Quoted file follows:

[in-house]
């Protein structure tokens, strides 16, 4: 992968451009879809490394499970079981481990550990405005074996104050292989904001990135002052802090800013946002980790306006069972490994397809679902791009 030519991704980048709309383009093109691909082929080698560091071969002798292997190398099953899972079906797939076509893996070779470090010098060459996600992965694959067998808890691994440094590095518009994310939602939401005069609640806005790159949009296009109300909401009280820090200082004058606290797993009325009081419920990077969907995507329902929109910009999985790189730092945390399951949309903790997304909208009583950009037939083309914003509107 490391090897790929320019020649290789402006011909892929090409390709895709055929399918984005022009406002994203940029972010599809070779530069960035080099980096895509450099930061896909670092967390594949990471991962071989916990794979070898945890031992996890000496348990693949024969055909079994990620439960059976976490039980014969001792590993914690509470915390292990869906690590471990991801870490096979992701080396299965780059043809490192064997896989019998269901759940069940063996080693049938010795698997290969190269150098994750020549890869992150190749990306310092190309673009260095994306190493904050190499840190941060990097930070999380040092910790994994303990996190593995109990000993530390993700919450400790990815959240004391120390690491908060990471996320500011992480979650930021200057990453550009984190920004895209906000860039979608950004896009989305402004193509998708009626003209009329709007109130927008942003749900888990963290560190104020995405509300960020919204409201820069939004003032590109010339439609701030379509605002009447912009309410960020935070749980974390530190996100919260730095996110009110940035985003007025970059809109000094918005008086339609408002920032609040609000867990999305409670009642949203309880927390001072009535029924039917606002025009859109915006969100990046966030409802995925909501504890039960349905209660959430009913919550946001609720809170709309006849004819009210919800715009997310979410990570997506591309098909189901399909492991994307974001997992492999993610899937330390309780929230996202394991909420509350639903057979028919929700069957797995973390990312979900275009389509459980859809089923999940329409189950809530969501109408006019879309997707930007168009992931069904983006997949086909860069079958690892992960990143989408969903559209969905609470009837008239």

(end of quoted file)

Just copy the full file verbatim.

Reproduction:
[in-house]
């Protein structure tokens, strides 16, 4: 992968451009879809490394499970079981481990550990405005074996104050292989904001990135002052802090800013946002980790306006069972490994397809679902791009 030519991704980048709309383009093109691909082929080698560091071969002798292997190398099953899972079906797939076509893996070779470090010098060459996600992965694959067998808890691994440094590095518009994310939602939401005069609640806005790159949009296009109300909401009280820090200082004058606290797993009325009081419920990077969907995507329902929109910009999985790189730092945390399951949309903790997304909208009583950009037939083309914003509107 490391090897790929320019020649290789402006011909892929090409390709895709055929399918984005022009406002994203940029972010599809070779530069960035080099980096895509450099930061896909670092967390594949990471991962071989916990794979070898945890031992996890000496348990693949024969055909079994990620439960059976976490039980014969001792590993914690509470915390292990869906690590471990991801870490096979992701080396299965780059043809490192064997896989019998269901759940069940063996080693049938010795698997290969190269150098994750020549890869992150190749990306310092190309673009260095994306190493904050190499840190941060990097930070999380040092910790994994303990996190593995109990000993530390993700919450400790990815959240004391120390690491908060990471996320500011992480979650930021200057990453550009984190920004895209906000860039979608950004896009989305402004193509998708009626003209009329709007109130927008942003749900888990963290560190104020995405509300960020919204409201820069939004003032590109010339439609701030379509605002009447912009309410960020935070749980974390530190996100919260730095996110009110940035985003007025970059809109000094918005008086339609408002920032609040609000867990999305409670009642949203309880927390001072009535029924039917606002025009859109915006969100990046966030409802995925909501504890039960349905209660959430009913919550946001609720809170709309006849004819009210919800715009997310979410990570997506591309098909189901399909492991994307974001997992492999993610899937330390309780929230996202394991909420509350639903057979028919929700069957797995973390990312979900275009389509459980859809089923999940329409189950809530969501109408006019879309997707930007168009992931069904983006997949086909860069079958690892992960990143989408969903559209969905609470009837008239």